Dissenting opinion as motion picture | Inquirer News

Dissenting opinion as motion picture

/ 08:55 AM August 02, 2012

Can a case that has been decided with finality by the highest court in the land be reviewed or overturned on the strength of a documentary film or some form of militancy?

The questions strike me as some 30 supporters Franciso Juan “Paco” Larrañaga, one of seven convicted in the rape slay of sisters Marijoy and Jacqueline Chiong ran on the streets in Cebu City last Tuesday to give support to Paco who’s serving a life sentence in a Spanish prison. Reports say the group wanted the government to declare Paco innocent, as he is a “victim of mistrial.”


To recall, the July 16, 1997 crime and the courtroom drama that ensued riveted the nation because scions of pedigreed and wealthy families were charged and subsequently convicted on the strength of the testimony of one of those who took part in the crime but who later turned state witness.

Together with Larrañaga, the High Court also sentenced to death Jozman Aznar,  Rowen Adlawan, Ariel Balansag and Alberto Caño. James Anthony Uy, one of the seven suspects, was spared the death penalty because he was only 16 at the time the crime was committed. James Andrew Uy, older brother of James Anthony, was originally sentenced to death, but the sentence was downgraded to life imprisonment after the court found out that he was only 17 years old when the crime was committed.


In 2006, the death penalty was abolished.

The “justice run” was led by running priest Fr. Robert Reyes who capped the activity with a Mass. When I heard about the activity I got puzzled because Paco had already opted to be under the jurisdiction of the Spanish government. In 2009, he was transferred to a Spanish prison facility under the RP-Spain Transfer of Sentenced Persons Agreement (TSPA), a privilege given to convicts of either countries holding dual citizenship.

On this subject, I wrote in September 2009 that the instrument is “primarily intended to facilitate the social rehabilitation of prisoners by giving foreigners convicted of a criminal offence the possibility of serving their sentences in their own countries. It is also rooted in humanitarian considerations, since difficulties in communication by reason of language barriers and the absence of contact with relatives may have detrimental effects on a person imprisoned in a foreign country.”

In sum, the TSPA “enables sentenced persons to return to their places of origin, serve out their sentences in a familiar environment that is free of language barrier, and where it would be more convenient for their friends and relatives to visit them on a regular basis, which would be conducive to their rehabilitation.”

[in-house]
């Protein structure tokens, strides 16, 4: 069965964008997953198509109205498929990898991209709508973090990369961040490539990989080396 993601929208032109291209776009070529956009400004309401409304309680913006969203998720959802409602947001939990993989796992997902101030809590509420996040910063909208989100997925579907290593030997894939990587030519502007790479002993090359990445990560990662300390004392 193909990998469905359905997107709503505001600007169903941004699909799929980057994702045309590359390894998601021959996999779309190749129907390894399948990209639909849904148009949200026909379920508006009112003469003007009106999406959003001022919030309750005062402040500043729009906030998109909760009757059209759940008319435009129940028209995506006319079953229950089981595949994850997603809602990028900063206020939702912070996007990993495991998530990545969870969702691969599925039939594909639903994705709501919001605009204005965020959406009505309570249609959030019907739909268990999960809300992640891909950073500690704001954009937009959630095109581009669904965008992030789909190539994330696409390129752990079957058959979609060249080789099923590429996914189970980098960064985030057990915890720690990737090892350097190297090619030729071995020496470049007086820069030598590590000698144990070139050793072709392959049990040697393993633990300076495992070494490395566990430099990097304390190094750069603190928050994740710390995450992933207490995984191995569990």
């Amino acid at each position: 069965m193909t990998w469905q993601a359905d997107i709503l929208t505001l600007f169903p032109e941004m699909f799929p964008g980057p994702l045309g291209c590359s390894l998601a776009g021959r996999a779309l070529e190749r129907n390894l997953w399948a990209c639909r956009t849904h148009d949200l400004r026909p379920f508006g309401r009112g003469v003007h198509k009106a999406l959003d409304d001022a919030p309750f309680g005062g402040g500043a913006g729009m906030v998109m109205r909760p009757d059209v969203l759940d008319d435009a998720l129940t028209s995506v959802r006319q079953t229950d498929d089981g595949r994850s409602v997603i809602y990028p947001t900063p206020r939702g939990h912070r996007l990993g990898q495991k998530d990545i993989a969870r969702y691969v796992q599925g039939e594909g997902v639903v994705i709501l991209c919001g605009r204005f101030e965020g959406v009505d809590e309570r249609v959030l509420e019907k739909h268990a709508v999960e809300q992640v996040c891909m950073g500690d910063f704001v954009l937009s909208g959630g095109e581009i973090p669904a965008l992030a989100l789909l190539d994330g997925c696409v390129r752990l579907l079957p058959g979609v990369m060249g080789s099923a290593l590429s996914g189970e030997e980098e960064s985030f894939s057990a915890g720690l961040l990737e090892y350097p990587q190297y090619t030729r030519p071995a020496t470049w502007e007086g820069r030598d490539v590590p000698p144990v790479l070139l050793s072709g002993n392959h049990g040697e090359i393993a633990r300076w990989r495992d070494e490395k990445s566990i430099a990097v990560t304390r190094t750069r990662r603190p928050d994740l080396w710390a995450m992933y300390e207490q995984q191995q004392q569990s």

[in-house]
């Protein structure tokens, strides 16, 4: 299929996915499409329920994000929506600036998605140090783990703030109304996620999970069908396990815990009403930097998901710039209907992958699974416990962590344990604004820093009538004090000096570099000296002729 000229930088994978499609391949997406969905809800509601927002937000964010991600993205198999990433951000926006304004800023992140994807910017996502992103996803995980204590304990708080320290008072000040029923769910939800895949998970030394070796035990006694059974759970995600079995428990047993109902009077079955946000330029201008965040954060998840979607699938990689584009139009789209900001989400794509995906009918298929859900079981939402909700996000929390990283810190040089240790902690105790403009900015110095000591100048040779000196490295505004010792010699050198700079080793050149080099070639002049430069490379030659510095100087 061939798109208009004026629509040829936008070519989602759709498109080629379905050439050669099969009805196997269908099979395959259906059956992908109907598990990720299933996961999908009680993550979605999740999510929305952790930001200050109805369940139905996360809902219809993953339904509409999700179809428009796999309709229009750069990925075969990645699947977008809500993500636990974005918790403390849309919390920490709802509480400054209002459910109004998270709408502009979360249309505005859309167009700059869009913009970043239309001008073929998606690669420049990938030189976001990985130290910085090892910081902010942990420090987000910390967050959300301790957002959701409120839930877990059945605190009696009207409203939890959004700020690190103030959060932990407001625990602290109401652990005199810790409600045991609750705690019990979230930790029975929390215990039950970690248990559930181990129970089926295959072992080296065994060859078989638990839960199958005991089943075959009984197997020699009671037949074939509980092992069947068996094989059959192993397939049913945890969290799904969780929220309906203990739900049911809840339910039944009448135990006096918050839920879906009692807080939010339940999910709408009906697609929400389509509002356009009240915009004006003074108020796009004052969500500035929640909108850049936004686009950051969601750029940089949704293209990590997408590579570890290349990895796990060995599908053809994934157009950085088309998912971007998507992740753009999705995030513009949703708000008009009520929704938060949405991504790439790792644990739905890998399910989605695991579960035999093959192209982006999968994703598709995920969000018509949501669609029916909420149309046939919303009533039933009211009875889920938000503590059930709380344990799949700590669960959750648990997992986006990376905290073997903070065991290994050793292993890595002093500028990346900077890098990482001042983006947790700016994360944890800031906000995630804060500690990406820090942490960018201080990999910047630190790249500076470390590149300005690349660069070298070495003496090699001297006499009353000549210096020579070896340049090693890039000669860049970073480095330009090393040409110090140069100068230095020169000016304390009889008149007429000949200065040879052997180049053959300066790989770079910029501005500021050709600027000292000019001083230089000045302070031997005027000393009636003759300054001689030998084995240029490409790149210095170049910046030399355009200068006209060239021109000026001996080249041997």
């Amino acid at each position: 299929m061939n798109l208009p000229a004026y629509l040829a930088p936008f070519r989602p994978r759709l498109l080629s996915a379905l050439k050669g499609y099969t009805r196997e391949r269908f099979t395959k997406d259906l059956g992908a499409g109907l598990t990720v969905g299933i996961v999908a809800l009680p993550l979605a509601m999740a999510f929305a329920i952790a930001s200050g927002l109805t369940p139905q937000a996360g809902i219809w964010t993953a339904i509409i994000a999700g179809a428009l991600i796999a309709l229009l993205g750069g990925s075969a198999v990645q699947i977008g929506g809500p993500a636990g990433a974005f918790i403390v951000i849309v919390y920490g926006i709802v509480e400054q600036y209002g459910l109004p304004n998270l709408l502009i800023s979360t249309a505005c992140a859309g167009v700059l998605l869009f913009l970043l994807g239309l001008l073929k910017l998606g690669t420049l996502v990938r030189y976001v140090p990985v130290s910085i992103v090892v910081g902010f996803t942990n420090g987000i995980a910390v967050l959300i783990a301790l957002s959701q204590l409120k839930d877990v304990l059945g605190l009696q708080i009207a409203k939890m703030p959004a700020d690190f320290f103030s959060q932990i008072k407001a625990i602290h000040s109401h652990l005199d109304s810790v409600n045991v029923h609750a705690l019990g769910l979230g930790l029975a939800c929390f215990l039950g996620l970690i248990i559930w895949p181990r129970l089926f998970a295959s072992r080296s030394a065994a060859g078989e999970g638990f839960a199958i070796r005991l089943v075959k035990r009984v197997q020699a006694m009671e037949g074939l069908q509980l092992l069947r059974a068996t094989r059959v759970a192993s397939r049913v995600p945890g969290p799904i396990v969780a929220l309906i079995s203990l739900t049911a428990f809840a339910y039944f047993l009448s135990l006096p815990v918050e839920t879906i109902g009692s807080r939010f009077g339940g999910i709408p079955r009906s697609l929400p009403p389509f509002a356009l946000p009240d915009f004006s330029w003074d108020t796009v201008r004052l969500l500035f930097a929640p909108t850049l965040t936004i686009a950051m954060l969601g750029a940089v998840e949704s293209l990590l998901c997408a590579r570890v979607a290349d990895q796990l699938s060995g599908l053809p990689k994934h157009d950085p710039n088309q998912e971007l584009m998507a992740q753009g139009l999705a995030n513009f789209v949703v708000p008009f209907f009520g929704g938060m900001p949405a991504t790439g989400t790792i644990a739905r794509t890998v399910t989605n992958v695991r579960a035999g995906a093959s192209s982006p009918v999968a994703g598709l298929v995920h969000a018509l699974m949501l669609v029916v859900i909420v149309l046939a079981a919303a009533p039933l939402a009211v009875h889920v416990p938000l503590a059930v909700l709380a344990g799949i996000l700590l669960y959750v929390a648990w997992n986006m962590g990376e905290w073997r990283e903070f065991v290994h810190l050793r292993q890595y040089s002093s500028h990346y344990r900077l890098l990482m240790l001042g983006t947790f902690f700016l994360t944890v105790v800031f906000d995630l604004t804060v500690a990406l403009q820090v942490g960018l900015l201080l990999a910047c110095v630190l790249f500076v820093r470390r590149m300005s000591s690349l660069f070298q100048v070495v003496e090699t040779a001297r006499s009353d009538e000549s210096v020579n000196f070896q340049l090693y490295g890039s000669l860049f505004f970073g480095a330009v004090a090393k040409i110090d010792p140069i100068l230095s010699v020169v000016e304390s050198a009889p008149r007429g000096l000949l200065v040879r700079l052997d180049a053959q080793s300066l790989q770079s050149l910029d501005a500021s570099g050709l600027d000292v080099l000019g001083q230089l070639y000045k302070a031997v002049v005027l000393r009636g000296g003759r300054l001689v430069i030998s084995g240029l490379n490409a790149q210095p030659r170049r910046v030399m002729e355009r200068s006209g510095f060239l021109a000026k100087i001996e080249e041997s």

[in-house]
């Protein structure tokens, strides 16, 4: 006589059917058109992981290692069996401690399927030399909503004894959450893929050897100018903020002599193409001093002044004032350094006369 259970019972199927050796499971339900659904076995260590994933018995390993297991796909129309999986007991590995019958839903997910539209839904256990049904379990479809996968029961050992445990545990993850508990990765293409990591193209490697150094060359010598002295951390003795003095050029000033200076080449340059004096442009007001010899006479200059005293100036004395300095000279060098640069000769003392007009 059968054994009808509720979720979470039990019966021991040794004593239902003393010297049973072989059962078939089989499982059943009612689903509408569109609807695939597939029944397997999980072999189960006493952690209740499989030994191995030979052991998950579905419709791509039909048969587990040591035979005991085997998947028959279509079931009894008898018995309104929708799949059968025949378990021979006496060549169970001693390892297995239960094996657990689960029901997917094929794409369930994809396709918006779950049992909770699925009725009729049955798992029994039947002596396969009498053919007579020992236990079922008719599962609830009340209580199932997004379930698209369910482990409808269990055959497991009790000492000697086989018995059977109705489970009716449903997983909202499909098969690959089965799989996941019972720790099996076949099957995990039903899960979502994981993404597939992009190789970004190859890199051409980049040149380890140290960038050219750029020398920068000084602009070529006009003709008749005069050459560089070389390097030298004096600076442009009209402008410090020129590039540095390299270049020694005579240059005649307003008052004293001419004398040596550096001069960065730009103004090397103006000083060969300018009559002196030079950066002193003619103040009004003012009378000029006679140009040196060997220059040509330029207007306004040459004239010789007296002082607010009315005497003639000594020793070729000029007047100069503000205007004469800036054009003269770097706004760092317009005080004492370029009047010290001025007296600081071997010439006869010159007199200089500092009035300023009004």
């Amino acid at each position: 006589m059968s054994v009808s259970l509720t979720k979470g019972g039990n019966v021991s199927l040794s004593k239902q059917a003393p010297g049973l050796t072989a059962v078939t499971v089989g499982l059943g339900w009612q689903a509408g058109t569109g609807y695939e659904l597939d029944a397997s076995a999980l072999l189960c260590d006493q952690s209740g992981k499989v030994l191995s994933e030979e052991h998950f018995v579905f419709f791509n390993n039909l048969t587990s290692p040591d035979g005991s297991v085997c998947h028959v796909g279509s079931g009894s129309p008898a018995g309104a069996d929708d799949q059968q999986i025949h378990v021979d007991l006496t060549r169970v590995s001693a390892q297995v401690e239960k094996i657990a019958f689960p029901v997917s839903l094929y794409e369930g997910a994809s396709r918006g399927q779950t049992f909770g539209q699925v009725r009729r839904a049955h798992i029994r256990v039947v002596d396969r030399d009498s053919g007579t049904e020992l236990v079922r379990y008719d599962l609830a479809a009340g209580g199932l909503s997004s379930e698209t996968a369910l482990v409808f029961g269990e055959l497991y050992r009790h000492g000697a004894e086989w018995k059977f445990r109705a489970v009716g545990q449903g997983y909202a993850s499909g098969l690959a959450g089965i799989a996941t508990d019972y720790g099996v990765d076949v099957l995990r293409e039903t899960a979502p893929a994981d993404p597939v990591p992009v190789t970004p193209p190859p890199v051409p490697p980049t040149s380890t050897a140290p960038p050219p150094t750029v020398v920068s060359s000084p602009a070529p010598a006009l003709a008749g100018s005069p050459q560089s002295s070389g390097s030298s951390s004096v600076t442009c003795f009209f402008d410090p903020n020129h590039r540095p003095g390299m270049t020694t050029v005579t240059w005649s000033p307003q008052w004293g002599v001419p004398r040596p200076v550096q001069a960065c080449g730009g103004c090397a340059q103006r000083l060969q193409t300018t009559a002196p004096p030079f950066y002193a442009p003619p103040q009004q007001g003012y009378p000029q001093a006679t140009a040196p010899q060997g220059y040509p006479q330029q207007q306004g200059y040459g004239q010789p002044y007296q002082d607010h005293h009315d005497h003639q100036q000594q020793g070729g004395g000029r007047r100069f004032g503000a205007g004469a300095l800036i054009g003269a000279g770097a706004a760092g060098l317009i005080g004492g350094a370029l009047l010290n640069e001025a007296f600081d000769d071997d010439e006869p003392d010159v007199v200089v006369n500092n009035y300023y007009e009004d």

Paco is a dual citizen of Spain and the Philippines. His father is Basque and his mother is Filipina. When the bilateral agreement was ratified in 2009, there were questions why the Department of Justice would carry out the instrument on Spanish-Filipino nationals like Paco, who grew up and studied in the city of his revered ancestors.

My point then was, after living all his life in the Philippines, why would he want to “go home” to Spain?

Whatever it is, reports say that the much-hoped for probation that Mr. Larrañaga expects under the Spanish penal system will not happen unless he admits he is guilty of the crime.


Larrañaga is said to have totally rejected the idea so the scenario would call for the Philippine government to declare him innocent of the crime?

I’m not sure where the “justice run” is headed, but the little of the law that I know tells me that unless Paco has any new evidence to present, there is little hope to have the Chiong case reopened.

As I write, the drums are sounding for the local screening of the documentary movie, Given Up Tomorrow, produced by Marty Syjuco, said to be related to Paco, and American director Michael Collins.

The controversial film which tackles the incarceration of Paco Larrañaga for the rape and murder of the Chiong sisters has been shown in 25 countries abroad and earned rave reviews in world competition for documentary films. According to an article published in the Philippine Entertainment Portal, the film highlights Paco’s life as a regular student who loves to hang out with friends.

The film shows Larrañaga 300 miles away from Cebu when the crime happened. Some 42 witnesses who were interviewed swore “they saw Paco on July 16 while the crime was allegedly happening in Cebu. His teachers, classmates and other staff members of his culinary school gave sworn statements that Paco was with them in Quezon City on July 16.”

In sum, the film portrays Paco as a victim of mistrial.

Paco’s family cannot be faulted for moving heaven and earth to secure his freedom, but the fact remains that this can only be achieved through a judicial process, and not by some militant activity or by a slanted independent film that delivers the subliminal message the Philippine justice system is flawed.

For one thing, the activities rake up painful memories and is terrible for the family of the slain sisters. For another, they are contemptuous of the Philippine courts, which in my view, is an affront to the country’s honor and dignity.

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TAGS: Franciso Juan “Paco” Larrañaga, Jacqueline Chiong, Marijoy Chiong, Prison, rape-slay
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